Armored Warfare – Professional Pack Review

Consider this: perhaps just one free-to-play, micro transactions based tank multiplayer game is enough?

Someone could’ve pitched this notion back at one of their brain storm sessions. In 2015, Armored Warfare was released to PC by Obsidian Game studios. The developers who gave us games like Star Wars: The Old Republic and Fallout: New Vegas. Then, released in the first quarter of 2018 by ‘’ after Obsidian severed ties with the game. And there’s good news! Armored Warfare has the same 2008 graphics as Obsidian’s predecessors. So, if you’re looking for a game that does everything World of Tanks does but worse… Here it is! It’s a game that surrounds itself around the zeitgeist of online micro-transactions games, the classic login to find that there’s new things to buy. And modes that surround themselves with filling your time.

Although there is no campaign, there is a backdrop of political and economic disdain. Where business owners and brands capitalise over the business of war in order to maintain a financial benefit. You, the tank…man… are employed in order to take territory after territory in order to win. Now these battles mostly come in the form of Armored Warfare’s main flagship mode: ‘Global Operations’, where you go around in a Tank and take over territories. Or PvP battles where you do the exact same thing. And ill spare describing the rest of the modes because you can guess what it is by now.

However, if you do in-fact want to download this game, and play its flagship mode you have to pay 30,000 credits a pop. Something you can earn as you play, or off-course, buy from the PSN store at your leisure. And if you perhaps feel incentivised to pay for these credits, the mode will mostly consist of you driving around an unusually slow tank for 3-4 minutes before you see an enemy in the distance.

And when you finally manage to confront the enemy; you will be privy to one of the most boring displays of battle you’re likely to see in a video game. It becomes a case of who shoots first, as you have to basically remain stationary, and wait 5 seconds to reload EVERY SHOT before you can finally hit the other tank for the 4th time.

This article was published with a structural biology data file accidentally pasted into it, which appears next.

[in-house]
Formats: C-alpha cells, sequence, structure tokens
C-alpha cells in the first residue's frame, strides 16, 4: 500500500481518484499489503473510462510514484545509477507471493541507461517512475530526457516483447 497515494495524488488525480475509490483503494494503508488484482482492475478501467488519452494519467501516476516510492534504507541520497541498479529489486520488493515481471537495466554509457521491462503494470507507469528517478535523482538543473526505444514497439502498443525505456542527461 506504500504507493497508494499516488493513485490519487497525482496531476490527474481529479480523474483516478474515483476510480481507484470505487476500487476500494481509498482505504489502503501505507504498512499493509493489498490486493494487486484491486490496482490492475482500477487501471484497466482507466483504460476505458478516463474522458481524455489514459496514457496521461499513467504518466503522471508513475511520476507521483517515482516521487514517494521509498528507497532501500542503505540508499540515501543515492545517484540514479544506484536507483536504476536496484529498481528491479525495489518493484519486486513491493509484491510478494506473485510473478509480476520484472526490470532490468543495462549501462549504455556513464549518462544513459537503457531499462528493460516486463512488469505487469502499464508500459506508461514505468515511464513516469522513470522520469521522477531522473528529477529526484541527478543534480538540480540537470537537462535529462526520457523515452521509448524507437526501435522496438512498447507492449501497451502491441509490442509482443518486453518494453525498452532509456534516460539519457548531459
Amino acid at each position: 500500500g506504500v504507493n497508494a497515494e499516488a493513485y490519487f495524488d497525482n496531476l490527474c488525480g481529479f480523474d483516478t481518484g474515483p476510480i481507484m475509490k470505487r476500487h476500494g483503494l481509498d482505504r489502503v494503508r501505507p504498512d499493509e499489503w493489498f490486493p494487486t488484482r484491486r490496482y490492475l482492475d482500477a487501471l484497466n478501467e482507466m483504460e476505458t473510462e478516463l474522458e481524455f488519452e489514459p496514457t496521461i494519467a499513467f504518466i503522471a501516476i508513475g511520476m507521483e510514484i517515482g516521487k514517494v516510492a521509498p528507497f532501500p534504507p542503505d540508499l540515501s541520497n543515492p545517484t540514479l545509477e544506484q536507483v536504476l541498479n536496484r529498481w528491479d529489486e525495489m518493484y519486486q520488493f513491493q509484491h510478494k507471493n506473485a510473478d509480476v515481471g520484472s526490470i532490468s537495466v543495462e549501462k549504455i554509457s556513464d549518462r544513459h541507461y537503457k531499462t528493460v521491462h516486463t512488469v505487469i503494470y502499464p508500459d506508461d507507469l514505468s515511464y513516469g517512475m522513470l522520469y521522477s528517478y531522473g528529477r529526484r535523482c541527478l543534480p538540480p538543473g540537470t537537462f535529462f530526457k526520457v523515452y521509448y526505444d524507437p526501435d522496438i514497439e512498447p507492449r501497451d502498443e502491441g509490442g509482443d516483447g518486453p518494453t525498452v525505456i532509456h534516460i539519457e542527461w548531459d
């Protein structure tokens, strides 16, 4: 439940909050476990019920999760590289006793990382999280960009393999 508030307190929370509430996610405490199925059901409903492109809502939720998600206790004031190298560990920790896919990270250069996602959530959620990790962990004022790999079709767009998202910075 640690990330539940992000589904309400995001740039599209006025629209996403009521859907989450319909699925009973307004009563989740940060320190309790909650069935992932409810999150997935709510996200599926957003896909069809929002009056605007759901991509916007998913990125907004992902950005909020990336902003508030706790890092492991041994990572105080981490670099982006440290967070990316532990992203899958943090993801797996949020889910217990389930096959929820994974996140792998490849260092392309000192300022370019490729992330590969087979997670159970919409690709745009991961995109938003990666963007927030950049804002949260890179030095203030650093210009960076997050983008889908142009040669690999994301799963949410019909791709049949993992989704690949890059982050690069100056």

Usually, a satisfying gameplay experience has to be a priority when developing a free-to-play game. And Armored Warfare makes the mistake of allowing in-game currency to dominate who has the better equipment, instead of just aesthetic rewards. Something which is why Fortnite and Overwatch dominate the gaming landscape right now.

Although it does have aesthetic customisation element, the game seems to lack much depth in its store. Essentially, this game becomes a pay to win game, but the winning part is the most apathetic and completely mind-numbing experience. Just a victory screen with no sense of enjoyment or positivity.It’s the lack of depth of the game that really disappoints me, there’s a market for free-to-play games after the release of Fortnite has done extremely well. This was an opportunity for to be a part of the market share in this category of the PSN store. This is a game that will essentially leave you feeling like you’ve seen it all within 4 minutes of playing the first online game, if you fancy waiting 5 minutes for the lobby to populate itself.

To conclude, it’s really hard to justify the 30GB this game will take on your hard drive. It’s a game that will have you feeling like you’re wasting your time in its outdated engine, surrounded by other players who downloaded the game simply because it was free.

REVIEW CODE: A FREE Sony Playstation 4 code was provided to Brash games for this review. Please send all review code enquiries to

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